A living trust is a legal framework to prepare an estate and protect the grantor’s assets. It can also direct the distribution of said assets after their death so that family members and beneficiaries don’t have to go through complicated and sometimes expensive probate procedures.
However, only some people know they must submit a living trust tax if they use this legal tool. Filing a living trust tax can be confusing unless you hire an estate planner or probate lawyer to help you produce all of the requirements.
- Are Living Trusts Taxed?
- Michigan Fiduciary Income Tax Return: Who Should File It?
- When to File?
- Keeping Things Simple for Trust Tax
Are Living Trusts Taxed?
A trust can hold any asset, including money, land, personal property, shares of ownership in a company, vehicles, etc. Typically, a living trust is revocable, allowing the grantor to withdraw trust funds whenever they see fit.
A federal income tax return is required if a trust earns more than $600 in a tax year. The trustee must fill out and submit Form 1041 to report the trust’s income. If one of the trust’s beneficiaries is a non-resident alien, the trust must still file a return. However, this rule has a few exceptions.
If you want to learn more about the taxation of trusts, you can read it in the Internal Revenue Code, Subchapter J, Sections 641 to 692.
Michigan Fiduciary Income Tax Return: Who Should File It?
The Internal Revenue Service (IRS) requires completing Form 1041, formerly the fiduciary income tax return, which is used to file income tax returns for trusts and estates.
The fiduciary for a personal representative for the trust must file the Michigan Fiduciary Income Tax Return or Form MI-1041 and pay the tax due. Even if no tax is due, they must file an informational MI-1041.
There are specific circumstances, though, that exempt individuals from having to file this form, including:
- Tax-exempt trusts, unless they have unrelated business income referable to Michigan.
- Common trust funds. The trustee must inform the beneficiaries of their share of Michigan’s fund earnings and the earnings or losses each party is entitled to under Section the Michigan Income Tax Act, Section 271.
- A non-resident trust whose income from Michigan is less than the deduction from the federal exemption.
- A grantor trust. The grantor or his representative (who is recognized as the owner of the trust’s assets) must report the trust’s income, deductions, and credits on the owner’s Michigan Individual Income Tax Return (Form MI-1040) instead of filing Form MI-1041.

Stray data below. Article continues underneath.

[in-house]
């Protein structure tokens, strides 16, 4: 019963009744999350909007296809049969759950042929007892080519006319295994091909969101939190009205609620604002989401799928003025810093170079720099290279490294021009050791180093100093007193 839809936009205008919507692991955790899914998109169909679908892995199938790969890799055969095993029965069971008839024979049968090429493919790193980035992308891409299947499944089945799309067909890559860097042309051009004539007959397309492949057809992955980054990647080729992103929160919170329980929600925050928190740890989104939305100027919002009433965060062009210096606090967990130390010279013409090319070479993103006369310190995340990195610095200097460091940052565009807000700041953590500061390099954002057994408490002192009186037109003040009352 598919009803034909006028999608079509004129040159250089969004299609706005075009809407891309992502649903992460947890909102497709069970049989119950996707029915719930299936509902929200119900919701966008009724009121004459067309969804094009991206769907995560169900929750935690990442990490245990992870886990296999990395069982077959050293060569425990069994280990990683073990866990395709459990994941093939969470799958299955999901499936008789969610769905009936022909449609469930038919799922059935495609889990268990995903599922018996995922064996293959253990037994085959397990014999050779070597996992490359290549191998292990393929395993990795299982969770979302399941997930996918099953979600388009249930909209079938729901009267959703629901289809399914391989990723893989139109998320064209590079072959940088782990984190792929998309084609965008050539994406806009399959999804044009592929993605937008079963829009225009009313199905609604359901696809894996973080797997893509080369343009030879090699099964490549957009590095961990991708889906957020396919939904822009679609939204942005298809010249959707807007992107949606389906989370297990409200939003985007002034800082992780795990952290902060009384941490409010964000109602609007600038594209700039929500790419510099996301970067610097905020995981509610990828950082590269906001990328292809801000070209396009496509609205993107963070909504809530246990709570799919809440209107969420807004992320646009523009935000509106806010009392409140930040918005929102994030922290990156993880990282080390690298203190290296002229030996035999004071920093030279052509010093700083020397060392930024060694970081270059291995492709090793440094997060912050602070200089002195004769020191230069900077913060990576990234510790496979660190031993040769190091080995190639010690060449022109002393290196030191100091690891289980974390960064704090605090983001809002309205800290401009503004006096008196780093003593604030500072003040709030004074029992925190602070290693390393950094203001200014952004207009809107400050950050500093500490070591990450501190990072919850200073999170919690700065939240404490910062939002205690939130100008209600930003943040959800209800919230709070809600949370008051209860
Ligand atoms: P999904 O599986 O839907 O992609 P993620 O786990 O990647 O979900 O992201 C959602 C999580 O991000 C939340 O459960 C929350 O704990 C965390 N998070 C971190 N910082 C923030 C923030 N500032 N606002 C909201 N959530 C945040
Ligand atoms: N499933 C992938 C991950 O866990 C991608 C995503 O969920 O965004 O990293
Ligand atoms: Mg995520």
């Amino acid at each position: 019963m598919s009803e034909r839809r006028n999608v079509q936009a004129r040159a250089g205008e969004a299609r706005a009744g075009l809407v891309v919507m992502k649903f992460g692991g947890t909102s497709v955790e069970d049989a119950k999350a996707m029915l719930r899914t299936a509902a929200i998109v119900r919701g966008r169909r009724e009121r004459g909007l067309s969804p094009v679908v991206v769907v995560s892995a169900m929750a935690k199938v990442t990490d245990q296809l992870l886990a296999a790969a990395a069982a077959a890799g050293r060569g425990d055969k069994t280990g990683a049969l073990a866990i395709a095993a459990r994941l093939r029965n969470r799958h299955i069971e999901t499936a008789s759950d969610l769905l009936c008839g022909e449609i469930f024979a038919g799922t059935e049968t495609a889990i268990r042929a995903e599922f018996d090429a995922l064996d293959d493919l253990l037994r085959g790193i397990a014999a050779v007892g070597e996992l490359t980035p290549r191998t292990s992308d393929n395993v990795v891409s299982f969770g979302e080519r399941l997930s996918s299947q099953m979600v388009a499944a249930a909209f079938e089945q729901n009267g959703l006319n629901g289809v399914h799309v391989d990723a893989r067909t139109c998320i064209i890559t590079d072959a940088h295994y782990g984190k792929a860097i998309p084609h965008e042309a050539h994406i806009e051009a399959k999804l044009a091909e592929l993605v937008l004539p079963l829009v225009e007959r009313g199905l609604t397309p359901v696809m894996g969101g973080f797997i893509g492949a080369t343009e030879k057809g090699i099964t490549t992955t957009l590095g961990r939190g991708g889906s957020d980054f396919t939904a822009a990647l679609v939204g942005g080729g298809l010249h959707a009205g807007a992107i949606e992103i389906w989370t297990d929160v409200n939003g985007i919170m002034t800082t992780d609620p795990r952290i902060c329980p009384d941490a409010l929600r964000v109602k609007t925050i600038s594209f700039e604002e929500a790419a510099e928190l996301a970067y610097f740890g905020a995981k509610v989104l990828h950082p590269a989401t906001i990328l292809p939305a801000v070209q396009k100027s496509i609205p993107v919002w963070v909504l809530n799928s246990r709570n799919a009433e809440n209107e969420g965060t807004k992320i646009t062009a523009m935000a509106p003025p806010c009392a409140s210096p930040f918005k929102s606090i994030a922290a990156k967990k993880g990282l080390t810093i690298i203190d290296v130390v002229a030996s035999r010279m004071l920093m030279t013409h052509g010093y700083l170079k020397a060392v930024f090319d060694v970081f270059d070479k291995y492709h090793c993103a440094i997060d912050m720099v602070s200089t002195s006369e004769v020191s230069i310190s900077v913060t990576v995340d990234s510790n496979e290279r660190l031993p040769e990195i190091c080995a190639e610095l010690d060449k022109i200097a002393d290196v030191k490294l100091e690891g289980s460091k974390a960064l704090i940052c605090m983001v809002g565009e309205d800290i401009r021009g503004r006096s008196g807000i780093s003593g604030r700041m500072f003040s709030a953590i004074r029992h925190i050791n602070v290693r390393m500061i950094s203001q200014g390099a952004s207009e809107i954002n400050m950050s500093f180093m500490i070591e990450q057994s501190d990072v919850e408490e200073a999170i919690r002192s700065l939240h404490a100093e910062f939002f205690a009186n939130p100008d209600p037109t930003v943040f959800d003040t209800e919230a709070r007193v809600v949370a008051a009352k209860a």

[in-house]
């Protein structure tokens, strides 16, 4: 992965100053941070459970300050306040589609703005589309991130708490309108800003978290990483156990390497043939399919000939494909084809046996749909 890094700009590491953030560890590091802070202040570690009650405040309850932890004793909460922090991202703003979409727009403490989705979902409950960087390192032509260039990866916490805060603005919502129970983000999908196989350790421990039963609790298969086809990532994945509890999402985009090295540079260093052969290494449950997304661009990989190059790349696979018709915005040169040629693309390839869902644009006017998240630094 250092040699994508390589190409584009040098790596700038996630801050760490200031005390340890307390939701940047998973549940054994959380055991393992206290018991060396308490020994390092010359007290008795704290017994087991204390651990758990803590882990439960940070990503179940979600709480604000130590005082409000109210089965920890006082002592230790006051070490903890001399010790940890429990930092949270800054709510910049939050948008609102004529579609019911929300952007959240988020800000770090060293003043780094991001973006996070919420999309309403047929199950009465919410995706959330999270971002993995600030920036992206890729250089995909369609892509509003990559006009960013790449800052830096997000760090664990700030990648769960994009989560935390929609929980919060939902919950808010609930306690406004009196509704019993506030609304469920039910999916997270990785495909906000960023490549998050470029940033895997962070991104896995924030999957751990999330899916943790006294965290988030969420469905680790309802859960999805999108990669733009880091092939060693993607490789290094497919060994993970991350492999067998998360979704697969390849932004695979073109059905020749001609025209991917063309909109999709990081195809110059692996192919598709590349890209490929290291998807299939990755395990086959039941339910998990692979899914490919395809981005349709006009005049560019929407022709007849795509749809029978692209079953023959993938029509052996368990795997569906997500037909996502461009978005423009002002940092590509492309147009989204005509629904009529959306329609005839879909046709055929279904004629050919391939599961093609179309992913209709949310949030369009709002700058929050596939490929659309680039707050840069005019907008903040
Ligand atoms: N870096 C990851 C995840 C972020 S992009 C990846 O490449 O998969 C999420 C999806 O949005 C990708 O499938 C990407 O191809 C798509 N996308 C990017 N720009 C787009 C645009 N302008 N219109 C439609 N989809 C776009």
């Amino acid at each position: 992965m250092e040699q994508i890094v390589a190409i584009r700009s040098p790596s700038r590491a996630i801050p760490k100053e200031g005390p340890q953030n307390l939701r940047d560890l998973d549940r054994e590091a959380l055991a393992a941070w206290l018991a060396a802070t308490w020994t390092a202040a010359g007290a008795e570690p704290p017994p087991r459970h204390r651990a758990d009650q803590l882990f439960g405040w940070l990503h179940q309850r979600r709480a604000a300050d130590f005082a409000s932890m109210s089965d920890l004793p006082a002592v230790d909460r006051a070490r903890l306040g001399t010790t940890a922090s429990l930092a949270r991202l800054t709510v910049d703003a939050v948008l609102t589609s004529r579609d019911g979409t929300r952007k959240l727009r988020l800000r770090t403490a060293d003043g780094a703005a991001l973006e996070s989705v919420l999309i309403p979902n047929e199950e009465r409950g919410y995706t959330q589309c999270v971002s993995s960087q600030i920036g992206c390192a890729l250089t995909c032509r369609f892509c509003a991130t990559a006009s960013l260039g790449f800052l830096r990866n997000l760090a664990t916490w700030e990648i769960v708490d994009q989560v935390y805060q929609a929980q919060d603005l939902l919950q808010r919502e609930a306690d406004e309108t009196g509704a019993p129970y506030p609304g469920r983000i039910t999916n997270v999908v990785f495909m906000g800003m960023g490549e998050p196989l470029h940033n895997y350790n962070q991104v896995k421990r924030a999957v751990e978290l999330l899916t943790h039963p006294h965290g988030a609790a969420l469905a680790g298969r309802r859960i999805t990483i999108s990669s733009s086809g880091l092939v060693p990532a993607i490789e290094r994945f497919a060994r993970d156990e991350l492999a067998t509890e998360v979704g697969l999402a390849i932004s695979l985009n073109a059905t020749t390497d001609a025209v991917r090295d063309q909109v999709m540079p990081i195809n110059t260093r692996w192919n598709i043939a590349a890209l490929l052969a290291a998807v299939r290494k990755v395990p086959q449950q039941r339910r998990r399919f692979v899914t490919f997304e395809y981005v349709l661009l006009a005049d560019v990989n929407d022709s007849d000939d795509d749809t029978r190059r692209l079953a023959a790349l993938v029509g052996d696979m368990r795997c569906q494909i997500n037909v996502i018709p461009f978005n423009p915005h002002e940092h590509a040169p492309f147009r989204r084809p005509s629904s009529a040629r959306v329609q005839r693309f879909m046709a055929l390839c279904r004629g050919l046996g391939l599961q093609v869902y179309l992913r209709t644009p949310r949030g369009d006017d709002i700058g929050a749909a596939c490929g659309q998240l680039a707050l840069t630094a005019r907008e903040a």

- A trust rendered irrevocable at the passing of the settlor. However, they must meet all conditions of being a Michigan resident, the beneficiaries are all non-residents, and the trust is not located, held, nor administered in the state.
For more information about living trust tax, it’s best to consult a reputable lawyer in Muskegon Michigan, who can help you set up one.
When to File?
Fiduciary returns are due on the 15th day of the fourth month after the end of each tax year. If a refund is owed, it must be requested by filing a return within four years of the deadline. Save a copy of the return and all supporting schedules for six years.
Keeping Things Simple for Trust Tax
While Grantor Is Alive
The grantor is still eligible to collect the trust’s income and principal. As a result, the grantor is still subject to taxation by the IRS on trust income.
Trust-related income can be included on the grantor’s tax return since the trust can open bank accounts and investments using the grantor’s social security number. A Revocable Living Trust won’t require a separate tax return.
Although the grantor gets taxed on the income from the trust, the assets are owned by the trust, which will continue to exist after the grantor’s passing. Because of this, there is no need for the trust’s assets to go through the probate procedure.
When Grantor Is Deceased
The trust continues to exist after the grantor’s passing and is the legal owner of all trust assets. Following the grantor’s passing, the grantor’s estate and the beneficiaries are affected by the revocable trust’s tax ramifications.
The executor of the grantor’s estate files the grantor’s last tax return, which details the grantor’s income until the grantor’s passing.
If the trust’s grantor loses mental capacity, the successor trustee named in the trust documents may decide to get the trust a Employer Identification Number (EIN).
A successor trust may file for this tax ID in an effort to reduce the successor trustee’s responsibility for the trust’s income tax obligations or to facilitate the fulfillment of the successor trustee’s fiduciary obligations.
If you have any inquiries about the living trust Michigan has in place, we recommend consulting with a lawyer in Muskegon Michigan, who can give you legal advice.
Don’t Complicate Trust Tax
Just by reading this simple explanation of living trust taxation, you might already think it’s quite a complicated subject– and, quite frankly, it is!
The Bowen Law office is here to help you navigate legal matters related to living trust tax. We will give you a rundown of a living trust’s pros and cons and whether it is in your best interest to set one up. For more legal inquiries, you can call us at (231) 726-4484. You can also reach us here.